Creating Flight Plans for Flat Earth

Thursday, September 07, 2017 - 01:37 | Author: wabis | Topics: FlatEarth, Aviatic, Interactive | Comments(11)
This App lets you create a Flight Plan based on the Flat Earth Model.

Note: This Flight Plans must not be used in real flights, because the plans produced by this App are not accurate, because the earth is not flat but a globe.

This App is an answer to the Flat Earth Challenge - 9 months later Flat Earth Airlines is still grounded from the pilot Wolfie6020 to Flat Earthers, to produce a Flight Plan based on the Flat Earth model, so it can be compared to real Flight Plans. Since after 9 months no Flat Earther was able or willing to provide such a Flight Plan, I decided to create this App. Just for fun.

Flight Data

You may enter or paste latitude/longitude values in any common format into the degrees input fields and finally optional convert them with the button →DMS.

Sydney Melbourne Christchurch Auckland Papeete Santiago Punta Arenas Buenos Aires Johannesburg Perth London Moscow South Pole Back Track Create Flight Plan

To create a Flight Plan, enter values into the fields above or click one of the blue buttons for the corresponding Airport. As soon as 2 locations are entered, the Flight Plan will be computed and displayed here. A change in any Field immediately updates the Flight Plan and the Paths on the Flat Earth Map and the Globe Earth Map.

To create Flight Plans for succeeding Airports you can simply press any blue Airport button for the next destination. The current destination Dest becomes the new origin Orig and the choosen Airport becomes the new destinantion Dest.

See Abbreviations for a description of the fields.

  • The blue line (Way Points) connects the way points calculated with the flat earth model.
  • The red line (Navigation) shows the path an airplane would trace if it follows the headings and leg distances of the flight plan. The short red lines show the direction to local geographic north.
  • The green line (Great Circle) shows the shortest path on the globe between the departure and destination airport, as flown in real life.

Note, that the headings, as calculated with the flat earth model, applied on the real world (the globe) would lead to complete wrong flight paths, especially on the southern hemisphere. So not only do the distances not match between flat earth and globe, but also the navigation (headings) can not be applied to get to the target.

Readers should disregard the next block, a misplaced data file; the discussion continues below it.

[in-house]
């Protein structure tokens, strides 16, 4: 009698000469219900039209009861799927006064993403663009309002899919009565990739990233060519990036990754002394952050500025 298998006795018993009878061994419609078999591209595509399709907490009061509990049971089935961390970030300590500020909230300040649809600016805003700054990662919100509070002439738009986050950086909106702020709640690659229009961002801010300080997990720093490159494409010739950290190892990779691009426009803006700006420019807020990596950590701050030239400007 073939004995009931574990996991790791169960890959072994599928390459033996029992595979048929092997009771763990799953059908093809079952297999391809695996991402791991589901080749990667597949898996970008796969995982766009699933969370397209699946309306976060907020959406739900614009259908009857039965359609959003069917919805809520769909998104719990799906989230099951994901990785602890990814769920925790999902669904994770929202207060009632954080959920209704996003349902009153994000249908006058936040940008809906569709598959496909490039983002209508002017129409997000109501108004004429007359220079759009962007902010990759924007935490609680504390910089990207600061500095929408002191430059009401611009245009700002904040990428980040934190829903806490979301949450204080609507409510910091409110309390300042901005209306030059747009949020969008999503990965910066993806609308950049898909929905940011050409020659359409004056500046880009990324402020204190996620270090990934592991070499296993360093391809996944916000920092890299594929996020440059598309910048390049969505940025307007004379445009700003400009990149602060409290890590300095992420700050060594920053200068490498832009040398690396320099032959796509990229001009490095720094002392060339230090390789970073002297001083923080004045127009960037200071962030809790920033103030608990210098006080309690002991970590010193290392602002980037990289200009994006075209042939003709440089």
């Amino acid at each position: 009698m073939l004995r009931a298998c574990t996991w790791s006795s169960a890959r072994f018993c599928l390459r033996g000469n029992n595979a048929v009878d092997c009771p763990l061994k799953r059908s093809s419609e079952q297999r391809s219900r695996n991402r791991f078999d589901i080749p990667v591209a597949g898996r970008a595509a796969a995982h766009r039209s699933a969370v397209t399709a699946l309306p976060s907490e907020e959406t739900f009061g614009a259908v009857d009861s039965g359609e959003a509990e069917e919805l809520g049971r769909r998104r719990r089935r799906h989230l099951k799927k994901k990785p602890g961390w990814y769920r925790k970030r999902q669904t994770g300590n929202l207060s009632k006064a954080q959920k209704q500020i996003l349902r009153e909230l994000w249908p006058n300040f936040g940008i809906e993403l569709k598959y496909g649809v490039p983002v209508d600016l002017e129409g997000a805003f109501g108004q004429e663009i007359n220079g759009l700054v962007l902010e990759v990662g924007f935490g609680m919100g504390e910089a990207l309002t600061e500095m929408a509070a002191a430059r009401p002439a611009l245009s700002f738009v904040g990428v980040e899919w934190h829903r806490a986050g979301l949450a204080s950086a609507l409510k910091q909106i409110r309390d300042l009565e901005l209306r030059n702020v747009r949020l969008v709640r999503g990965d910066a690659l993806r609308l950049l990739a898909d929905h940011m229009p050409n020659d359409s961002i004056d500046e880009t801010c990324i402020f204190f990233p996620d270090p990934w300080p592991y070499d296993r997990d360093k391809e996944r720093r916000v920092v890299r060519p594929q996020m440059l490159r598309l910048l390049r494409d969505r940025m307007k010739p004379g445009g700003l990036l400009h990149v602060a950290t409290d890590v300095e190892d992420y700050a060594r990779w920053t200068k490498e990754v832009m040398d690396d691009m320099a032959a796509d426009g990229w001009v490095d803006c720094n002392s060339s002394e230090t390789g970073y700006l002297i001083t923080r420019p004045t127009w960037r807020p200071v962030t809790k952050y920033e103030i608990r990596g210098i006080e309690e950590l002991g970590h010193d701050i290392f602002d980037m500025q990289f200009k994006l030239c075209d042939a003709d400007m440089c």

Orig. Origin Dest. Destination GC-Dist Great-circle distance
Orig-Id Origin ICAO Code Dest-Id Destination ICAO Code LegDist Leg Distance
TAS True Air Speed FF Fuel Flow FOB Fuel On Board
WP Way Point HDG Heading DTG Distance To Go
TTA Time To Arrival DMS Deg/Min/Sec nm nautical miles

More Informations


1Movie Vertigo 9/8/2017 | 18:30

Great stuff!

Could you also add Qantas QF 27 Sydney to Santiago please?

2crowxe 9/8/2017 | 19:21

good work sir :)

3wabiswalter@bislins.ch (Walter Bislin, Author of this Page) 9/9/2017 | 03:52

Some more suggestions?

4T Mark Hightower 9/9/2017 | 06:54

Walter, I had a lot of fun doing calculations with this today. Did an around the world in the southern hemisphere test. GRU to JNB to SYD to SCL and back to GRU. Spherical Miles (hrs) are: 4627 (8:46) 6859 (12:46) 7054 (13:07) 1627 (3:25) for a total of 20167 miles in 38.07 hrs = 530 mph
Flat Miles are: 9626 14576 15956 3512 for a total of 43670 miles. If this could be covered in the spherical time of 38.07 hrs the flight speed would need to be 43670/38.07 = 1147 mph
For the spherical calcs I found it easiest to enter the flights in FlightMemory.com with the airport symbols and save the web page with the tabular results as an html file, and then I used OpenFlights.org where I imported the html file which generated a nice map of the flights. From there it was easy to click on the points on the map and select to get the latitude and longitude for the airports, which I then used as input into your calculator.
I also found oneworld.com useful where I was able to find the airports for the around the world southern hemisphere route that I chose. Thanks for creating this flat earth flight planner calculator. Very nice.

5Priyadi 9/9/2017 | 15:22

great job walter. may I suggest adding a preset for auckland-buenos aires and sydney-johannesburg?

6Priyadi 9/9/2017 | 15:25

Oh, and auckland-santiago please.

7Wolfie6020 9/10/2017 | 07:25

Hi Walter,

Perhaps a preset for Punta Arenas to Perth. SCCI-YPPH


Additionally, if possible the plan from Christchurch to Punta Arenas via the South Pole.



This was the route taken by Transpolar08 when it set the world record for a transpolar circumnavigation.


8DelBoy 9/10/2017 | 07:54

Excellent work Walter, well done.

9Wolfie6020 9/11/2017 | 01:54

Fabulous Walter.

The route YPPH to SCCI is quite revealing - on a Globe it goes past the South Pole and under 6000 Nautical miles.

Initial Heading is almost due South

On a Flat Earth it goes past the North Pole and is 15,800 Nautical miles with an initial Northerly heading.

I will make a video about this and showing what the FMS in the aircraft displays for distance and the direction between the airports.

10Priyadi 10/17/2017 | 20:42

preset for melbourne please. it looks like melbourne-santiago is the current holder of the most southerly long haul flight route.

11Crash, just Crash 12/21/2017 | 22:57

Wow! Nice work.

As a long time Microsoft flight sim enthusiast, I thought I would compare the a flat earth flight plan with one generated on a site I use to create flight plans for the sim. I selected YSSY -> SAEZ.

Flat earth distance: 14,431 nm
Globe distance: 6,674 nm

If nothing else, it's a whole lot cheaper to fly on a globe... :-)

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